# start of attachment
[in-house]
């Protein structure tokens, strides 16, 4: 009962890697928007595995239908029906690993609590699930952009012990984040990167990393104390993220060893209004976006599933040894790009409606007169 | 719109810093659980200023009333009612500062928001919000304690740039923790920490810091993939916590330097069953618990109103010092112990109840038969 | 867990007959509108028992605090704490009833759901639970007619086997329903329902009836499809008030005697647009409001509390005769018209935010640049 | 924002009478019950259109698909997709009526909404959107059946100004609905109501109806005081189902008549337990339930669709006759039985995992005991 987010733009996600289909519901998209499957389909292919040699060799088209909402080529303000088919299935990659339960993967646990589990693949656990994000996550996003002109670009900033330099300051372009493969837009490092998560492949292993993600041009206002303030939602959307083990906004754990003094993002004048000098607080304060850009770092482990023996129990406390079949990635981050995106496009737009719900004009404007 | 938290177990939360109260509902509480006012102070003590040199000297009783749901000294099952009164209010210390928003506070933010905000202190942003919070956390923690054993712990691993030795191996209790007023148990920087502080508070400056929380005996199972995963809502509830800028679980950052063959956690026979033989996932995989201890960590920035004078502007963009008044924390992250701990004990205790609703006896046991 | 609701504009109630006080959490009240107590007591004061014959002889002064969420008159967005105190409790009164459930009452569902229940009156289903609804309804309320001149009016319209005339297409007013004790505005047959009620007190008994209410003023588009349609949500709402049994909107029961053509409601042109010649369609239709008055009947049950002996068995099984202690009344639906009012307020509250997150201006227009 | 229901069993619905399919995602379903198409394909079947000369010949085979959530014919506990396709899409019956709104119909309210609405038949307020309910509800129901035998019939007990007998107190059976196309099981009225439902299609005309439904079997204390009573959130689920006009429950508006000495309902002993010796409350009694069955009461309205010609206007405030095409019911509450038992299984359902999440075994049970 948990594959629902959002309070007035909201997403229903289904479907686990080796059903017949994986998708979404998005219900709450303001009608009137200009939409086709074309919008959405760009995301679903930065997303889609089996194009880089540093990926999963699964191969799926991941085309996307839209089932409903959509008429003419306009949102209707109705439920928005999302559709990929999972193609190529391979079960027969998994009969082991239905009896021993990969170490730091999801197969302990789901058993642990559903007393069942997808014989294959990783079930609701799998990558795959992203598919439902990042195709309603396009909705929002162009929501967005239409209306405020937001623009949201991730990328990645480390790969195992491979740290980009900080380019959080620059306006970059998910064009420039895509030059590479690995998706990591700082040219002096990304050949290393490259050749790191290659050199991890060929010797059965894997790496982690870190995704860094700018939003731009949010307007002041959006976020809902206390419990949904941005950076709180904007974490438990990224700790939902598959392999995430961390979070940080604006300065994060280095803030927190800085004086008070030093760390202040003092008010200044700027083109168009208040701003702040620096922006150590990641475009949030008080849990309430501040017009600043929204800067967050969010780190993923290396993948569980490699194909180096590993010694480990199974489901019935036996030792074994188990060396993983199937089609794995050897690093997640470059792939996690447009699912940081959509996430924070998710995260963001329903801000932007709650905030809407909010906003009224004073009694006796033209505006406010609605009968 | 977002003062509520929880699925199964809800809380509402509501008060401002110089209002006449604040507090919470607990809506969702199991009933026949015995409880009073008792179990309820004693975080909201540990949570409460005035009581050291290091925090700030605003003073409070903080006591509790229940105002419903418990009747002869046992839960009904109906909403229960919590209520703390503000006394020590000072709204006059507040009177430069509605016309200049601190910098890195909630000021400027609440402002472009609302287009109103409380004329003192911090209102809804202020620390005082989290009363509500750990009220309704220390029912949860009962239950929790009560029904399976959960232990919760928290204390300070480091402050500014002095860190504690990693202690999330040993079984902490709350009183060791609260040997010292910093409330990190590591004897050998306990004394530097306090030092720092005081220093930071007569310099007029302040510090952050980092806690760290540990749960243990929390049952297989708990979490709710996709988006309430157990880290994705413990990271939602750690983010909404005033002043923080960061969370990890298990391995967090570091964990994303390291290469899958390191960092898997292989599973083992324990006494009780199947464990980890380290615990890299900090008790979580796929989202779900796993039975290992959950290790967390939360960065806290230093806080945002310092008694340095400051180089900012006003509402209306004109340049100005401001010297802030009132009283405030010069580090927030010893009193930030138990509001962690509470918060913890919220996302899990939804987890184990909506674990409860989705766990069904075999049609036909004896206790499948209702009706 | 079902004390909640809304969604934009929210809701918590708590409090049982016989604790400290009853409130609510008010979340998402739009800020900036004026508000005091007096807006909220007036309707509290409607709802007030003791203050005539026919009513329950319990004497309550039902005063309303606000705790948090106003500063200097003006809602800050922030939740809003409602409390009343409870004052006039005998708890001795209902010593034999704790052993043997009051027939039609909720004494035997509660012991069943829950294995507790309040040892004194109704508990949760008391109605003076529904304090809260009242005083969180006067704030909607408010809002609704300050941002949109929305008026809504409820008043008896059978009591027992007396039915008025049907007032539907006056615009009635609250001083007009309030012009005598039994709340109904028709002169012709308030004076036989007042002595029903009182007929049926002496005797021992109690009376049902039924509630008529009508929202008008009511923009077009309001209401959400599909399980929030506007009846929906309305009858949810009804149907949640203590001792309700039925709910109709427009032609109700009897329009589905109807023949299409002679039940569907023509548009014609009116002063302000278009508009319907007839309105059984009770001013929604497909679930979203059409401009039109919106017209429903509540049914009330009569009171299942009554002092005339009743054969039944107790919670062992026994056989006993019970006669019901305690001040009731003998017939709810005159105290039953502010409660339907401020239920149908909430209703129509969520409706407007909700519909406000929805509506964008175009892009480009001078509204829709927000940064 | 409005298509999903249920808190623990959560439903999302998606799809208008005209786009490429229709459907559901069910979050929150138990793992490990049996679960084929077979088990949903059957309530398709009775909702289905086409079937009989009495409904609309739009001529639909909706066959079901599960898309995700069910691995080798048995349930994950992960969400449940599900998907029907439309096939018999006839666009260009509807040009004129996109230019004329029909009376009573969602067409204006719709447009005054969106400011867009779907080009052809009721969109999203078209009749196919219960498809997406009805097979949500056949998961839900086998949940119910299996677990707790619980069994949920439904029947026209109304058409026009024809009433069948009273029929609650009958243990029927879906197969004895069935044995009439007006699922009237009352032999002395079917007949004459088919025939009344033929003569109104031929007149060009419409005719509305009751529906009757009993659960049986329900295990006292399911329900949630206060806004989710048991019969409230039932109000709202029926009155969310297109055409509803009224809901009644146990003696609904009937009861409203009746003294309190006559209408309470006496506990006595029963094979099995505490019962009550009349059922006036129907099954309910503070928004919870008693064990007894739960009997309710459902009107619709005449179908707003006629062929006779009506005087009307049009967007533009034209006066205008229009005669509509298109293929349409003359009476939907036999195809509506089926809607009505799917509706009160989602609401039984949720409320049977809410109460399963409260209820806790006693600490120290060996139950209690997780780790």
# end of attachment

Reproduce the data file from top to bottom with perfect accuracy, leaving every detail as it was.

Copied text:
[in-house]
């Protein structure tokens, strides 16, 4: 009962890697928007595995239908029906690993609590699930952009012990984040990167990393104390993220060893209004976006599933040894790009409606007169 | 719109810093659980200023009333009612500062928001919000304690740039923790920490810091993939916590330097069953618990109103010092112990109840038969 | 867990007959509108028992605090704490009833759901639970007619086997329903329902009836499809008030005697647009409001509390005769018209935010640049 | 924002009478019950259109698909997709009526909404959107059946100004609905109501109806005081189902008549337990339930669709006759039985995992005991 987010733009996600289909519901998209499957389909292919040699060799088209909402080529303000088919299935990659339960993967646990589990693949656990994000996550996003002109670009900033330099300051372009493969837009490092998560492949292993993600041009206002303030939602959307083990906004754990003094993002004048000098607080304060850009770092482990023996129990406390079949990635981050995106496009737009719900004009404007 | 938290177990939360109260509902509480006012102070003590040199000297009783749901000294099952009164209010210390928003506070933010905000202190942003919070956390923690054993712990691993030795191996209790007023148990920087502080508070400056929380005996199972995963809502509830800028679980950052063959956690026979033989996932995989201890960590920035004078502007963009008044924390992250701990004990205790609703006896046991 | 609701504009109630006080959490009240107590007591004061014959002889002064969420008159967005105190409790009164459930009452569902229940009156289903609804309804309320001149009016319209005339297409007013004790505005047959009620007190008994209410003023588009349609949500709402049994909107029961053509409601042109010649369609239709008055009947049950002996068995099984202690009344639906009012307020509250997150201006227009 | 229901069993619905399919995602379903198409394909079947000369010949085979959530014919506990396709899409019956709104119909309210609405038949307020309910509800129901035998019939007990007998107190059976196309099981009225439902299609005309439904079997204390009573959130689920006009429950508006000495309902002993010796409350009694069955009461309205010609206007405030095409019911509450038992299984359902999440075994049970 948990594959629902959002309070007035909201997403229903289904479907686990080796059903017949994986998708979404998005219900709450303001009608009137200009939409086709074309919008959405760009995301679903930065997303889609089996194009880089540093990926999963699964191969799926991941085309996307839209089932409903959509008429003419306009949102209707109705439920928005999302559709990929999972193609190529391979079960027969998994009969082991239905009896021993990969170490730091999801197969302990789901058993642990559903007393069942997808014989294959990783079930609701799998990558795959992203598919439902990042195709309603396009909705929002162009929501967005239409209306405020937001623009949201991730990328990645480390790969195992491979740290980009900080380019959080620059306006970059998910064009420039895509030059590479690995998706990591700082040219002096990304050949290393490259050749790191290659050199991890060929010797059965894997790496982690870190995704860094700018939003731009949010307007002041959006976020809902206390419990949904941005950076709180904007974490438990990224700790939902598959392999995430961390979070940080604006300065994060280095803030927190800085004086008070030093760390202040003092008010200044700027083109168009208040701003702040620096922006150590990641475009949030008080849990309430501040017009600043929204800067967050969010780190993923290396993948569980490699194909180096590993010694480990199974489901019935036996030792074994188990060396993983199937089609794995050897690093997640470059792939996690447009699912940081959509996430924070998710995260963001329903801000932007709650905030809407909010906003009224004073009694006796033209505006406010609605009968 | 977002003062509520929880699925199964809800809380509402509501008060401002110089209002006449604040507090919470607990809506969702199991009933026949015995409880009073008792179990309820004693975080909201540990949570409460005035009581050291290091925090700030605003003073409070903080006591509790229940105002419903418990009747002869046992839960009904109906909403229960919590209520703390503000006394020590000072709204006059507040009177430069509605016309200049601190910098890195909630000021400027609440402002472009609302287009109103409380004329003192911090209102809804202020620390005082989290009363509500750990009220309704220390029912949860009962239950929790009560029904399976959960232990919760928290204390300070480091402050500014002095860190504690990693202690999330040993079984902490709350009183060791609260040997010292910093409330990190590591004897050998306990004394530097306090030092720092005081220093930071007569310099007029302040510090952050980092806690760290540990749960243990929390049952297989708990979490709710996709988006309430157990880290994705413990990271939602750690983010909404005033002043923080960061969370990890298990391995967090570091964990994303390291290469899958390191960092898997292989599973083992324990006494009780199947464990980890380290615990890299900090008790979580796929989202779900796993039975290992959950290790967390939360960065806290230093806080945002310092008694340095400051180089900012006003509402209306004109340049100005401001010297802030009132009283405030010069580090927030010893009193930030138990509001962690509470918060913890919220996302899990939804987890184990909506674990409860989705766990069904075999049609036909004896206790499948209702009706 | 079902004390909640809304969604934009929210809701918590708590409090049982016989604790400290009853409130609510008010979340998402739009800020900036004026508000005091007096807006909220007036309707509290409607709802007030003791203050005539026919009513329950319990004497309550039902005063309303606000705790948090106003500063200097003006809602800050922030939740809003409602409390009343409870004052006039005998708890001795209902010593034999704790052993043997009051027939039609909720004494035997509660012991069943829950294995507790309040040892004194109704508990949760008391109605003076529904304090809260009242005083969180006067704030909607408010809002609704300050941002949109929305008026809504409820008043008896059978009591027992007396039915008025049907007032539907006056615009009635609250001083007009309030012009005598039994709340109904028709002169012709308030004076036989007042002595029903009182007929049926002496005797021992109690009376049902039924509630008529009508929202008008009511923009077009309001209401959400599909399980929030506007009846929906309305009858949810009804149907949640203590001792309700039925709910109709427009032609109700009897329009589905109807023949299409002679039940569907023509548009014609009116002063302000278009508009319907007839309105059984009770001013929604497909679930979203059409401009039109919106017209429903509540049914009330009569009171299942009554002092005339009743054969039944107790919670062992026994056989006993019970006669019901305690001040009731003998017939709810005159105290039953502010409660339907401020239920149908909430209703129509969520409706407007909700519909406000929805509506964008175009892009480009001078509204829709927000940064 | 409005298509999903249920808190623990959560439903999302998606799809208008005209786009490429229709459907559901069910979050929150138990793992490990049996679960084929077979088990949903059957309530398709009775909702289905086409079937009989009495409904609309739009001529639909909706066959079901599960898309995700069910691995080798048995349930994950992960969400449940599900998907029907439309096939018999006839666009260009509807040009004129996109230019004329029909009376009573969602067409204006719709447009005054969106400011867009779907080009052809009721969109999203078209009749196919219960498809997406009805097979949500056949998961839900086998949940119910299996677990707790619980069994949920439904029947026209109304058409026009024809009433069948009273029929609650009958243990029927879906197969004895069935044995009439007006699922009237009352032999002395079917007949004459088919025939009344033929003569109104031929007149060009419409005719509305009751529906009757009993659960049986329900295990006292399911329900949630206060806004989710048991019969409230039932109000709202029926009155969310297109055409509803009224809901009644146990003696609904009937009861409203009746003294309190006559209408309470006496506990006595029963094979099995505490019962009550009349059922006036129907099954309910503070928004919870008693064990007894739960009997309710459902009107619709005449179908707003006629062929006779009506005087009307049009967007533009034209006066205008229009005669509509298109293929349409003359009476939907036999195809509506089926809607009505799917509706009160989602609401039984949720409320049977809410109460399963409260209820806790006693600490120290060996139950209690997780780790």